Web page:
“With the onset of cold weather soon coming,I thought this was a worthy mention“- Moraldiplomat
Let’s talk about survival dress and style for our medieval outlaws of Sherwood Forest.
In the medieval era, clothes would be made of wool with a next-to-body material generally of linen. Both materials – worn in layers – are excellent to keep you warm. Perspiration reduces this effectiveness, so if you couldn’t avoid sweating for some reason and you became hot through physical exertion the correct thing to do would be to take a layer or two off until you cooled down, then put the layers back on again.
Medieval men wore a linen shirt and underclothes, a woollen coat with a hood over a coif – a tight fitting cap – on the head and also covering the shoulders and upper arms. Gloves were known – by comparison to our modern five-fingered gloves medieval winter gloves had two fingers and a thumb only or more likely looked like mittens, made from wool or padded / lined leather.
Even soaking wet wool provides a modicum of warmth. Our medieval outlaw friends, Robin Hood and his Merry Men, couldn’t wear anything else anyway, as fibers such as polyester, lycra and nylon weren’t invented and silk was both rare and too expensive for a common man when seen at market (Silk is a recommended next-to-body material for keeping warm, but rare in England for many years to come. Being an outlaw, if you couldn’t afford any silk you could always steal some).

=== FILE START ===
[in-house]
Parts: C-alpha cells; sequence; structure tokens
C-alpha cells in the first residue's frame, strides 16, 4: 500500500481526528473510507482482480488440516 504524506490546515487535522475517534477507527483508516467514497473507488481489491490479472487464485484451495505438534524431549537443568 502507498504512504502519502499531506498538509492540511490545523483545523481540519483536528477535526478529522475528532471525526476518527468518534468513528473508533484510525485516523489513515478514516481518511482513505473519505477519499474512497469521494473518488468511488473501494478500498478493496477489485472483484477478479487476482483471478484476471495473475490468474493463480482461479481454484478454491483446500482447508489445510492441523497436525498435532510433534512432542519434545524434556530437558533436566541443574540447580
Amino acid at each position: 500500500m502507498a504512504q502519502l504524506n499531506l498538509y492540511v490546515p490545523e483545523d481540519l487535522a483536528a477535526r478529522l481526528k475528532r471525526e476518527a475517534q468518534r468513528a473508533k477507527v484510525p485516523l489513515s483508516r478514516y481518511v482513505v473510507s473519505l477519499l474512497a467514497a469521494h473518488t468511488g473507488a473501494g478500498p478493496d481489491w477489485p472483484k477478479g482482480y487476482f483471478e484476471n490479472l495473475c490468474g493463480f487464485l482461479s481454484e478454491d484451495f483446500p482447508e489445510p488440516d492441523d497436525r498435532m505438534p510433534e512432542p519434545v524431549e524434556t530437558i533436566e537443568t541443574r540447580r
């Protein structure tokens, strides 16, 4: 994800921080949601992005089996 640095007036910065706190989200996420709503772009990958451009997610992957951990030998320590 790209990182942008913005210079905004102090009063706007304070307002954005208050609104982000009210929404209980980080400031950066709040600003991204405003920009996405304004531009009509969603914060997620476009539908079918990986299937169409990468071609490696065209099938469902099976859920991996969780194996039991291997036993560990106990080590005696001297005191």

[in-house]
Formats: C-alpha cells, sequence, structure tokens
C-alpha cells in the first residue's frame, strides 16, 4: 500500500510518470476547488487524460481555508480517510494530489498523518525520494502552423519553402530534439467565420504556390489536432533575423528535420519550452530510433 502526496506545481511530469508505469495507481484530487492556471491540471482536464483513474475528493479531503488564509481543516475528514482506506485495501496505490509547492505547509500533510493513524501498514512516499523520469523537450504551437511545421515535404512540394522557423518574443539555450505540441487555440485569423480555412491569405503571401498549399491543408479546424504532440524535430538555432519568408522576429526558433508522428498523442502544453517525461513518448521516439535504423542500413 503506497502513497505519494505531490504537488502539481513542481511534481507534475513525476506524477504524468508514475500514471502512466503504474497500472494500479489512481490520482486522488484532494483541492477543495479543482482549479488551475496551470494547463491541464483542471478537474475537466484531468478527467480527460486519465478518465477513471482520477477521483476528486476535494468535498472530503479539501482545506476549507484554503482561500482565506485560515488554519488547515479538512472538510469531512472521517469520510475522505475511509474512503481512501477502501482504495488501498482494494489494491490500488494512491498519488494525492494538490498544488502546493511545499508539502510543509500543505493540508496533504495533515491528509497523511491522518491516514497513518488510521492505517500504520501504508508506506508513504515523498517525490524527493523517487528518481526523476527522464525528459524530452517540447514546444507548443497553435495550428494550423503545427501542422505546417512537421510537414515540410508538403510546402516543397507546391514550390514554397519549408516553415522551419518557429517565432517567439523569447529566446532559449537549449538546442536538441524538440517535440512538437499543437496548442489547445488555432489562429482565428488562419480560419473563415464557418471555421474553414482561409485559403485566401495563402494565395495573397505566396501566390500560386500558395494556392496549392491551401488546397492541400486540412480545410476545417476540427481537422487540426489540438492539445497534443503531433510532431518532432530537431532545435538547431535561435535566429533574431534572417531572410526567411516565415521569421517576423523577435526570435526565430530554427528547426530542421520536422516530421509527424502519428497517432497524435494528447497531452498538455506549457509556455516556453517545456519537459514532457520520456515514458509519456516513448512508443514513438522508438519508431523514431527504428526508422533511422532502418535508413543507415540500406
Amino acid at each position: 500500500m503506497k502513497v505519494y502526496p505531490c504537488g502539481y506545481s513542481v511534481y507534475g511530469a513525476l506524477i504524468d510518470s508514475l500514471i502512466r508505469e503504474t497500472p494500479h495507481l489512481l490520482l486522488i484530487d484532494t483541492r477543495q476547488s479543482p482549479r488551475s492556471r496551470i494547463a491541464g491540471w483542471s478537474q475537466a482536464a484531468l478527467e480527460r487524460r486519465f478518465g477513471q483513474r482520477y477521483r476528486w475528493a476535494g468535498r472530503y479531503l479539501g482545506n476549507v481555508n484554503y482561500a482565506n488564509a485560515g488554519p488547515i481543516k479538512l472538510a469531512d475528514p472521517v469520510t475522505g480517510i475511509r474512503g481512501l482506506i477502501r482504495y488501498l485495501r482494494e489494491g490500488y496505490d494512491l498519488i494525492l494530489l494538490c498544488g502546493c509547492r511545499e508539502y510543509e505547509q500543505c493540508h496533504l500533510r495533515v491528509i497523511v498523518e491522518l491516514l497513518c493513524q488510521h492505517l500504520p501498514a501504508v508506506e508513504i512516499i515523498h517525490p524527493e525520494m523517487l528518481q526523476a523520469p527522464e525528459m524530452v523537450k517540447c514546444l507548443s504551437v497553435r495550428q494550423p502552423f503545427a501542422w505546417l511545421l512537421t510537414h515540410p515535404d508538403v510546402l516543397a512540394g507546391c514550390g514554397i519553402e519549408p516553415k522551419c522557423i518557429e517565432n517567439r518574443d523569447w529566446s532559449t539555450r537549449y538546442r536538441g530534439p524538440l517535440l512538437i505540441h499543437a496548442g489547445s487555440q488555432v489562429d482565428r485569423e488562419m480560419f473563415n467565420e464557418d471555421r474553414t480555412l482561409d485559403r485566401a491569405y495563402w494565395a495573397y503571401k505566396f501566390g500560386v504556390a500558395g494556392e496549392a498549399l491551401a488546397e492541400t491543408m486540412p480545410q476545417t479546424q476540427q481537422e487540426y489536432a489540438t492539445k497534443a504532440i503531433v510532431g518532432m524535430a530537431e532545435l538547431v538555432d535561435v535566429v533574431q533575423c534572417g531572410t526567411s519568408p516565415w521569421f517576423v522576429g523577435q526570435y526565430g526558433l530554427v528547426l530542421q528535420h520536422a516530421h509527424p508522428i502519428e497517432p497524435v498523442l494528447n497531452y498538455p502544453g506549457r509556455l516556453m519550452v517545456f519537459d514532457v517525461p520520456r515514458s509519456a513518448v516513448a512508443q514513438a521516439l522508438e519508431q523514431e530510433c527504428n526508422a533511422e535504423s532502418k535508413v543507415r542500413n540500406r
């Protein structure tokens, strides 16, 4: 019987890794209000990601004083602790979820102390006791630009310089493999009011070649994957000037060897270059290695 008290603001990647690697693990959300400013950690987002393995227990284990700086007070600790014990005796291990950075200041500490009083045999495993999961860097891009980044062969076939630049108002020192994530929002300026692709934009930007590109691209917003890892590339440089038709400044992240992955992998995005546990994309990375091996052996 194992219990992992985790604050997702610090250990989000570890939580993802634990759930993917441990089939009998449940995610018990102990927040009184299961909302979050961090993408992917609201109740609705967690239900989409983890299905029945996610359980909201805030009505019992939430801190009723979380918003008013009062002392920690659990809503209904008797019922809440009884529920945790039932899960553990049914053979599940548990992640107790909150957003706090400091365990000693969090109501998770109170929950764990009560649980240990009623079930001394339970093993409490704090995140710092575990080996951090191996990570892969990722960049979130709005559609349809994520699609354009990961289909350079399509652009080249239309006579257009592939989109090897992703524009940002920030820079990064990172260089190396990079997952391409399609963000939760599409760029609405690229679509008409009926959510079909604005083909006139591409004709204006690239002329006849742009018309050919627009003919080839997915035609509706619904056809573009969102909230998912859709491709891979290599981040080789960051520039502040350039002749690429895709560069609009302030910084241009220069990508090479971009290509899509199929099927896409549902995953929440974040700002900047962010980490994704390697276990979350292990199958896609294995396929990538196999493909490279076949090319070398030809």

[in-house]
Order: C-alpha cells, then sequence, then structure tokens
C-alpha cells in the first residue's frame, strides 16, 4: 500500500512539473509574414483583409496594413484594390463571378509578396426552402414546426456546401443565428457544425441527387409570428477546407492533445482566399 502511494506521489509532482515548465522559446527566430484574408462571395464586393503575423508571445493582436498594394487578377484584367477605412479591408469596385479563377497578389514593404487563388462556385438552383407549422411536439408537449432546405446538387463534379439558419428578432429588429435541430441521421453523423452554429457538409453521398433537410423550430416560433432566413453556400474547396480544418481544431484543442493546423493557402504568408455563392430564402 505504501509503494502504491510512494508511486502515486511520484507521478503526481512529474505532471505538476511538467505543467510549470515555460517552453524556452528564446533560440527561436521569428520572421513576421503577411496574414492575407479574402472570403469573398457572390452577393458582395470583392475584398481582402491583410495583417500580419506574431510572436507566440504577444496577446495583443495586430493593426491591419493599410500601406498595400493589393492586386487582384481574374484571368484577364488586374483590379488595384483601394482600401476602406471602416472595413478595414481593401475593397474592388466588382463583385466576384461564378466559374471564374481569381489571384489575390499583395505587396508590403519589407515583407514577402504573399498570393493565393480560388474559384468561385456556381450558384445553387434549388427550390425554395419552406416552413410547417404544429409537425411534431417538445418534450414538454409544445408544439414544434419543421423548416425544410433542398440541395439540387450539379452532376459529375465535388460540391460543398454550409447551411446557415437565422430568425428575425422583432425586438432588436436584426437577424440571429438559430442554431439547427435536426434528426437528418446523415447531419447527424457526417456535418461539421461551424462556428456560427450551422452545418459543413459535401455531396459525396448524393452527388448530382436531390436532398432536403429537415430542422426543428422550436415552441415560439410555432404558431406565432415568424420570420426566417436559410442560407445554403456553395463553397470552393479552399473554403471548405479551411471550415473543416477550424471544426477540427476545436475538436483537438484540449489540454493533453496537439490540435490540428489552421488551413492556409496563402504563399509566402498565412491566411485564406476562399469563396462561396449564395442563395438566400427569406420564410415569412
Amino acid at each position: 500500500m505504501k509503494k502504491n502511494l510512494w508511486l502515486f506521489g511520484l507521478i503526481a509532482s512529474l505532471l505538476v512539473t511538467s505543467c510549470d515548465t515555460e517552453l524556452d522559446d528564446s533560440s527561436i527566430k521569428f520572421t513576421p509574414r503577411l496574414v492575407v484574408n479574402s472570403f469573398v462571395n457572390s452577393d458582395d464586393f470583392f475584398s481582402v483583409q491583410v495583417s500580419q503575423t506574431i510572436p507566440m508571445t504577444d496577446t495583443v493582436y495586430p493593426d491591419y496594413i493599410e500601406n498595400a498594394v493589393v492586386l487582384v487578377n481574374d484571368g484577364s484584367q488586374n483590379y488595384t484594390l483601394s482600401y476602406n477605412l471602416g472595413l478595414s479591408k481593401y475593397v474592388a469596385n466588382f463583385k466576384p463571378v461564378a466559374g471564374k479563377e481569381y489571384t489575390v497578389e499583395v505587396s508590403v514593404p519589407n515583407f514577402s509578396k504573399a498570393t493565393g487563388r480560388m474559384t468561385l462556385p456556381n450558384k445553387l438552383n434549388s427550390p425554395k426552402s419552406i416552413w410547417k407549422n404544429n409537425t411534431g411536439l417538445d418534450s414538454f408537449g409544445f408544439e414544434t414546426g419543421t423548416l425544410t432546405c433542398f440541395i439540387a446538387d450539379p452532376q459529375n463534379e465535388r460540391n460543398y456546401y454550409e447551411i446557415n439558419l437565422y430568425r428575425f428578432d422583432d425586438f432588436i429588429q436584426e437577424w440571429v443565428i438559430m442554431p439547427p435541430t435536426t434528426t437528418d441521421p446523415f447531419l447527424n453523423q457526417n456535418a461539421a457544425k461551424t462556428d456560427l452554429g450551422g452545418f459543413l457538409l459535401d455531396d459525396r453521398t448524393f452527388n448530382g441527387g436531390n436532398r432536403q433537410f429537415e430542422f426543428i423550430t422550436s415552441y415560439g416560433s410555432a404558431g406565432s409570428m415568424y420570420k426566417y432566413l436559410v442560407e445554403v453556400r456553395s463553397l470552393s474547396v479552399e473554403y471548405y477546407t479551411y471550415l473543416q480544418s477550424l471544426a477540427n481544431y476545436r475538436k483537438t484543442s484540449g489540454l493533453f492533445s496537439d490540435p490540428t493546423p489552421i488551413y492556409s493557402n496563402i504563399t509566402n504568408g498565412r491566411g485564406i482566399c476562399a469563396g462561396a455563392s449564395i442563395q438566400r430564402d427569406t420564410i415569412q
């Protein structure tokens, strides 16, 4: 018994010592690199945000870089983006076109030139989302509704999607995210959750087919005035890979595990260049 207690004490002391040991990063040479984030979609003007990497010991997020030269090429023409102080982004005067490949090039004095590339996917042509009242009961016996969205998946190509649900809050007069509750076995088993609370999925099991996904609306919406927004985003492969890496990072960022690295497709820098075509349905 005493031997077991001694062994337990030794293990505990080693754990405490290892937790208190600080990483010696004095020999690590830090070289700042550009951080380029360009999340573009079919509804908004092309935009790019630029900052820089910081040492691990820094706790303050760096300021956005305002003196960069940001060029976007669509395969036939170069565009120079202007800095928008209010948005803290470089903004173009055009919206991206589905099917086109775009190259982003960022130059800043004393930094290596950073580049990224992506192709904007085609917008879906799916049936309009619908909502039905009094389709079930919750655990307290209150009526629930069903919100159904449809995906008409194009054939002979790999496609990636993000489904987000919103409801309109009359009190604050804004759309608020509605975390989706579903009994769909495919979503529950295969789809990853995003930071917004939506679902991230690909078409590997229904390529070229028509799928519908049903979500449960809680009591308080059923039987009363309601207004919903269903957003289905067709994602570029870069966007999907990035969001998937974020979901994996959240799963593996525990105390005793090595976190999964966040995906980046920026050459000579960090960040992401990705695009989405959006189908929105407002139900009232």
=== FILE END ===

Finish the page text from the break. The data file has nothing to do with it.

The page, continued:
Wool if clean and maintained is waterproof up to a point, but would not resist a downpour and shelter have to be sought. Wool can be waterproofed, but this affects the warmth it provides.
A far better and a more common waterproof for wintertime would be leather – a fatty skin taken from an animal such as a deer or a pig or a skin treated and tanned into leather and fashioned into a cloak, perhaps including a hood.
In the ballad Robin Hood and Sir Guy of Gisborne, Guy wears a capull bann for protection against the elements, the ideal period material against fierce wind and cold rain although heavy to move around in if worn. As a motorcyclist will already know, leather is still the best protection against high wind – modern fabrics only attempt to reduce the weight of the protective material and introduce breathability to avoid damp through perspiration.
Makes you feel lucky to have modern Under Armour tactical gear, doesn’t it? LOL!
Credit: Jonathan C.
*Thanks Jonathan! And Thanks to Dave Hodges for the video
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